The Job at the Top
The imperative must always have priority.
--Old Treasury maxim
Viewed from the top, British government looks more like a mountain range than a single pyramid of power. The Prime Minister is preeminent among these peaks, but the political significance of this preeminence is ambiguous. The person on top can be remote from what is happening on the ground.1 Those who observe government from the dizzy heights of Downing Street are subject to what Lord Rosebery described as "hallucinations" about the allegedly "universal power" of the person at the top. The claim that contemporary eminence makes a British Prime Minister similar to an American President is to ignore the many studies of the American President that emphasize the weakness of that office.2 Perhaps the person on top is better described as the "least weak" member of government instead of the most powerful.____________________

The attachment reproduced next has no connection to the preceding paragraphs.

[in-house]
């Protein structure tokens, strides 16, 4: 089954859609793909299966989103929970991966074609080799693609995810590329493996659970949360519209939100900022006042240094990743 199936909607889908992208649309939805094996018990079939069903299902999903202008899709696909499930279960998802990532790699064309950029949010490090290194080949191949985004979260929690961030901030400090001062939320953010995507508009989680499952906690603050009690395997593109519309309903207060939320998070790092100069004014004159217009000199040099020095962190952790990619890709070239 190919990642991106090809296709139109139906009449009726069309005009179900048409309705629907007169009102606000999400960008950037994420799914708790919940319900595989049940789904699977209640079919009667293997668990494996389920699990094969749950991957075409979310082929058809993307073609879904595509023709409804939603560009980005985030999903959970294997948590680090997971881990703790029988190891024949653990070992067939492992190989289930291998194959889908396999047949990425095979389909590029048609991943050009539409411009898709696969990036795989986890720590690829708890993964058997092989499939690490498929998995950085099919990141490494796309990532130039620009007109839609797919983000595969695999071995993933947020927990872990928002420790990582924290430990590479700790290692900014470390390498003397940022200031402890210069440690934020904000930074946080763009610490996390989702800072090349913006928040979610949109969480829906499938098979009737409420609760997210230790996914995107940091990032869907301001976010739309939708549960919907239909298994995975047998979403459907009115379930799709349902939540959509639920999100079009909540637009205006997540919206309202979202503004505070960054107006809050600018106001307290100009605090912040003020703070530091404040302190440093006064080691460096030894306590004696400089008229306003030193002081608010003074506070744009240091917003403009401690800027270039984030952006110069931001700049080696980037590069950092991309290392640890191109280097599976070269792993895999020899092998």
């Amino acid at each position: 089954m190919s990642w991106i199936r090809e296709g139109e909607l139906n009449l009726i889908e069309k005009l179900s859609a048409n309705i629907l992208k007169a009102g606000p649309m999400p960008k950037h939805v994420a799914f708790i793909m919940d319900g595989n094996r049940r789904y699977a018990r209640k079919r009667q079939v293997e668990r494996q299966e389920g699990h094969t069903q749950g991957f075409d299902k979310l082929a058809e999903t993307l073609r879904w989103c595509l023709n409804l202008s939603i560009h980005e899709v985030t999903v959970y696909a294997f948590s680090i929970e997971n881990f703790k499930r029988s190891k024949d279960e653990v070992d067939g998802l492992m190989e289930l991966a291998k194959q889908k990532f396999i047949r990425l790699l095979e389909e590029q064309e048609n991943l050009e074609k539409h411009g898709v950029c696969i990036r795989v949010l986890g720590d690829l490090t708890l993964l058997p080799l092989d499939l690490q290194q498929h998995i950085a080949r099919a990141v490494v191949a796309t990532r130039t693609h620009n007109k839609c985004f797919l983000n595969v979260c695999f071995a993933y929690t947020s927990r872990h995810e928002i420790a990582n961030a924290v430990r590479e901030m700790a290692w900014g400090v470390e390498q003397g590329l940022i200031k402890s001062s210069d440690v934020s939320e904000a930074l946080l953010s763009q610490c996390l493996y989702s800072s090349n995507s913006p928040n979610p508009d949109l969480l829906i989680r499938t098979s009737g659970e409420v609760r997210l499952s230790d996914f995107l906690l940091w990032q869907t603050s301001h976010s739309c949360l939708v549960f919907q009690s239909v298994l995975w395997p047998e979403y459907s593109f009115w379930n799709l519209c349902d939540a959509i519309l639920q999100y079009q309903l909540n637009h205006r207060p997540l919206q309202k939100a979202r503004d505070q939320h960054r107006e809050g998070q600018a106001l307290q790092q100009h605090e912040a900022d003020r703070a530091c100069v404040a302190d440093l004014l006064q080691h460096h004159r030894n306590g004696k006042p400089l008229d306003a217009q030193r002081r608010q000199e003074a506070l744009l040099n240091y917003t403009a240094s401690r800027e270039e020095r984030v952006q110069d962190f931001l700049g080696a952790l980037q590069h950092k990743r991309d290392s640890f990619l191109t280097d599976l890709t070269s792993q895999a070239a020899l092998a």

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Publication information: Book title: Presidents and Prime Ministers. Contributors: Richard Rose - Editor, Ezra N. Suleiman - Editor. Publisher: American Enterprise Institute. Place of publication: Washington, DC. Publication year: 1980. Page number: 1.
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